Previous owners DIY not to code


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Old 01-16-07, 10:12 PM
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Previous owners DIY not to code

I live in a 40 yr old ranch that has had several previous owners. I've come across many examples of DIY work that wasn't done to code (not necessarily unsafe) and obviously never permitted.

We are now planning an addition that will require inspections in several parts of the house.

If the inspector notices something outside of the permit work that was not done to code can he force us to address it?

I actually wouldn't mind having an inspector point things out. But I wouldn't necessarily want to spend the time and money to fix everything.

Also, I see many comments that insurance companies may not pay claims if unpermitted work is involved. How can they do that if the work was done by a previous owner?
 
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Old 01-17-07, 12:01 AM
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When you purchased the house was the time to address the possibilty of permit required work with no permit. If an inspector discovers non-permitted work, they can do anything from nothing to requiring the work to be removed or anything in between.

There are reasons for requiring permits and the usually accompanying inspections.
 
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Old 01-17-07, 06:58 AM
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Originally Posted by walkman View Post
If the inspector notices something outside of the permit work that was not done to code can he force us to address it?

Unless it is a safety issue he probably won't force action. A lot depends on both the inspector and his office - some are stricter than others. Codes change over the years so anything that was legal at the time the work was done would be grandfathered in.
 
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Old 01-17-07, 07:23 AM
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Originally Posted by nap View Post
If an inspector discovers non-permitted work, they can do anything from nothing to requiring the work to be removed or anything in between.

Is the requirement to: perform work to code OR get a permit? If work was done to code, but a permit was never obtained, can the inspector still require that it be taken out? Or can he just require that it be opened up so he can tell that it was done to code?
 
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Old 01-17-07, 07:36 AM
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A lot depends on what the work was. Most times old work won't be an issue unless it is readily apparent that it isn't safe or violates zoning. Permits gotten after work is started often cost double what they normally cost. The permit/zoning office has the authority to have unauthorized work removed but that isn't something they routinely do.

What type of uninspected, unpermitted work are you worried about the inspector seeing?
 
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Old 01-17-07, 11:34 AM
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I personally find this scenario pretty far-fetched, particularly inside the house. In a 40-year-old house, how would an inspector know if something wasn't up to code if he doesn't know when it was done? And how would he know whether or not a permit was even required for something done 40 years ago?? Just because it might be now doesn't mean it did then.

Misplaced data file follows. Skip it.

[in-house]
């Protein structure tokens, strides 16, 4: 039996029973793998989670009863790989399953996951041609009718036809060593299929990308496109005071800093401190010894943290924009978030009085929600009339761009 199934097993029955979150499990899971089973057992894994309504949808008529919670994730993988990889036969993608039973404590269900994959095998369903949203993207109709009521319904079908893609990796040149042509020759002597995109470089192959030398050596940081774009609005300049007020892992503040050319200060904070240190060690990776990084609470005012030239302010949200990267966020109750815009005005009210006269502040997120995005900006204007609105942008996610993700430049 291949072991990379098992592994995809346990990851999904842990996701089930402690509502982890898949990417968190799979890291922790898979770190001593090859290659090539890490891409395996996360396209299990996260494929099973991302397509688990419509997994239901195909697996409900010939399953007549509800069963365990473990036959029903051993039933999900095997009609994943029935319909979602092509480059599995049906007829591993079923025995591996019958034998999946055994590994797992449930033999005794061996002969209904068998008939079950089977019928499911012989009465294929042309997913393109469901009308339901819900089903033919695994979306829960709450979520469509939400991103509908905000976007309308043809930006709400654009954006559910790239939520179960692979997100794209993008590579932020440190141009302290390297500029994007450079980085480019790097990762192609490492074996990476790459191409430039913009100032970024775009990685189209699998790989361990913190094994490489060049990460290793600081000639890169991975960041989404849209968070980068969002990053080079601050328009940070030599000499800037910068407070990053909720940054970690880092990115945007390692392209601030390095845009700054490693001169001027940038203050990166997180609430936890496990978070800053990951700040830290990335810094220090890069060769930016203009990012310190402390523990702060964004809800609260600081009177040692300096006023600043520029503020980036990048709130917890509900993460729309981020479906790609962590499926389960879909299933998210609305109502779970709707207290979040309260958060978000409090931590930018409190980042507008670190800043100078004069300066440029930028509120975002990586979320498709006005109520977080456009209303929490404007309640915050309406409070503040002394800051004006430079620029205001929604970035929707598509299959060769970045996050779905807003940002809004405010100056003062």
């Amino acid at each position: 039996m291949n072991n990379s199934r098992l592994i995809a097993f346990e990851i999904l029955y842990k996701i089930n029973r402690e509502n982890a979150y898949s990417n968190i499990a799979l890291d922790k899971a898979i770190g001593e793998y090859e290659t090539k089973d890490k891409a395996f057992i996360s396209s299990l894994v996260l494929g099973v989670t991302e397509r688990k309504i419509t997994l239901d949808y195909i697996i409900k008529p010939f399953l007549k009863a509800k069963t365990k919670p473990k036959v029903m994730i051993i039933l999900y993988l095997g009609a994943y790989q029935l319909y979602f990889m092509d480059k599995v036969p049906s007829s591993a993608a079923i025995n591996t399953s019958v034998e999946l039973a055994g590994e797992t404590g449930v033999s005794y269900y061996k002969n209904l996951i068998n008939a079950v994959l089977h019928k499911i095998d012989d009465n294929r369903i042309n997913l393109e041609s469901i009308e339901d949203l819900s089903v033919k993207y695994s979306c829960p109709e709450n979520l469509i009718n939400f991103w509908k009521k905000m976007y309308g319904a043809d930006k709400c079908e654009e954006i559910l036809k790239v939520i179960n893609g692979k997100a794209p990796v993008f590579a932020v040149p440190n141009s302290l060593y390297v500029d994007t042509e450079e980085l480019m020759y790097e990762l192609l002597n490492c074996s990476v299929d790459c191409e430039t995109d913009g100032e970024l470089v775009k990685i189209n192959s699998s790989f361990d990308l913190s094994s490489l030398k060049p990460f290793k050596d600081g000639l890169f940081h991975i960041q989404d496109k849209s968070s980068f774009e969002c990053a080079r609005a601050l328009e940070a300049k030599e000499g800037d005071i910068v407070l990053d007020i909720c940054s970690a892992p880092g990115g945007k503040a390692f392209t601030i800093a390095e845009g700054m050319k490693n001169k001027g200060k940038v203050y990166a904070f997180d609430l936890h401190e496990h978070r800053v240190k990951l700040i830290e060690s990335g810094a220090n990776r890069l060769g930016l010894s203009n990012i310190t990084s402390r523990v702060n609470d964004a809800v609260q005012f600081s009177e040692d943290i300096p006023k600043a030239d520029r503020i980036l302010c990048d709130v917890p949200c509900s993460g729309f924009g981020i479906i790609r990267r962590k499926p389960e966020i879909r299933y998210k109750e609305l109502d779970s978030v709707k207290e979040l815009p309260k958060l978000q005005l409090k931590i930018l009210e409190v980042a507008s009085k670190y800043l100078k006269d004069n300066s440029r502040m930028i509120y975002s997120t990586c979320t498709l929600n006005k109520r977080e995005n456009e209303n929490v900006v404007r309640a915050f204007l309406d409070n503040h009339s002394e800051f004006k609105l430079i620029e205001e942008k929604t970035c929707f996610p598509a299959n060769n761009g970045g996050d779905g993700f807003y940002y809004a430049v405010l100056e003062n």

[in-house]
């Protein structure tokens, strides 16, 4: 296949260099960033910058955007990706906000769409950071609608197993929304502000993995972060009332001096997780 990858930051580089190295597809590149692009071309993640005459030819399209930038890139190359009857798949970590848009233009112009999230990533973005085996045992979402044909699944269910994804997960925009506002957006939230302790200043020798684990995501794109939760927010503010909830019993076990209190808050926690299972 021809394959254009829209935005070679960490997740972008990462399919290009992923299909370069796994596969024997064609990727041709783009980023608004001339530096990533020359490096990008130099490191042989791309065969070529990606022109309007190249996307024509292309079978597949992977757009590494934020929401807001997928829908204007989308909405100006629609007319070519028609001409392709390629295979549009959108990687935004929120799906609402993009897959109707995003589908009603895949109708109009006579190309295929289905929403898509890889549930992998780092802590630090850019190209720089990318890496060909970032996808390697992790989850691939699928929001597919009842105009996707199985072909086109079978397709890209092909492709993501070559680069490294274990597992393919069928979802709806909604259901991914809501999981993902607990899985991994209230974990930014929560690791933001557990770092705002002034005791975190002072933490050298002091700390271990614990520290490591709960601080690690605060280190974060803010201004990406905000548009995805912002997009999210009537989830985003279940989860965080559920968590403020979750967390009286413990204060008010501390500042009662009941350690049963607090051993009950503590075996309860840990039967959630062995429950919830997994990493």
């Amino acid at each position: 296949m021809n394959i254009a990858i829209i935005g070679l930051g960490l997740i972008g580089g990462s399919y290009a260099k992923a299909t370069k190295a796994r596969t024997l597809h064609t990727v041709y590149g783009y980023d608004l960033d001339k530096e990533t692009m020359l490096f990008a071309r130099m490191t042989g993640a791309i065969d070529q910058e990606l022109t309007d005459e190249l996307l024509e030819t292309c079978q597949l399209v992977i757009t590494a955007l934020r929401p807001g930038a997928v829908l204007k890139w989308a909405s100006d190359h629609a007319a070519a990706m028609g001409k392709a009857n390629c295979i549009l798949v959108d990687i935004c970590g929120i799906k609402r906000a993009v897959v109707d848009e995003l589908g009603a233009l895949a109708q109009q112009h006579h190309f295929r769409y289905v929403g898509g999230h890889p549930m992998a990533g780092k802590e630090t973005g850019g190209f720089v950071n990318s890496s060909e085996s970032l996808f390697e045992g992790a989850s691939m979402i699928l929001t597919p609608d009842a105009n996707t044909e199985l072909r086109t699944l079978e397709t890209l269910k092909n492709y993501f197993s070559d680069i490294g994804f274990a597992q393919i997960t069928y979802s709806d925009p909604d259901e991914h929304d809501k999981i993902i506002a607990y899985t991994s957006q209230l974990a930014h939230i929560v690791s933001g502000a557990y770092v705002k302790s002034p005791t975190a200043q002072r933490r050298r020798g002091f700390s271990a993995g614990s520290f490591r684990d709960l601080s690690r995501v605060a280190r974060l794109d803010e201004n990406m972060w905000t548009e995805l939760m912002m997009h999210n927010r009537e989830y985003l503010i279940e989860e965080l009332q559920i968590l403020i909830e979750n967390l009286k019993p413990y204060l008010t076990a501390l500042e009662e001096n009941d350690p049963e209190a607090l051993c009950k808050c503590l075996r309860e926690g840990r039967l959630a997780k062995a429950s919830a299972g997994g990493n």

I've owned several houses that age and a couple even older, in half a dozen states. All had some amount of unpermitted work when I sold them because I did it, and this issue has never come up. Even on sellers' disclosure statements I've never seen a question about unpermitted work.
 
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Old 01-17-07, 11:00 PM
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First, like I said, I'd actually like to have unsafe things pointed out to me so I can make sure people are protected & I can address them as I'm able, but I sure would hate to have someone give me a lot of grief and expense, just because they can.

Ok, here are some examples. The stairs to the basement have too high a rise and don't have a proper landing or enough head clearance (these were original so I know they are ok). A new vanity was put into a bath that leaves too small a distance between it and the toilet by a few inches. I have come across an occasional wiring mistake where outlets aren't at the proper height, or where a junction box in the attic was not properly placed, etc. A support post was removed in the basement that expanded a span from 8' to 11' without changing the header - the supported weight doesn't display any sag or bounce.
 
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Old 01-18-07, 05:23 AM
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I wouldn't worry none, I wouldn't expect it to be a problem.
 
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Old 01-18-07, 09:03 AM
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Just FYI, there is no specific code requirement for outlet height.
 
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Old 01-18-07, 03:21 PM
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the only one of those I would truly be conxcerned about would be the support post being moved. Although you say there is no sag or sway, I still would be cautious of this.

It's not that I would be concerned about the code violation but the long term effects of the redistribution without verifying that it is ok.

A bigger concern would be when you may sell the house. Things like this can be a major point of contention.
 
 

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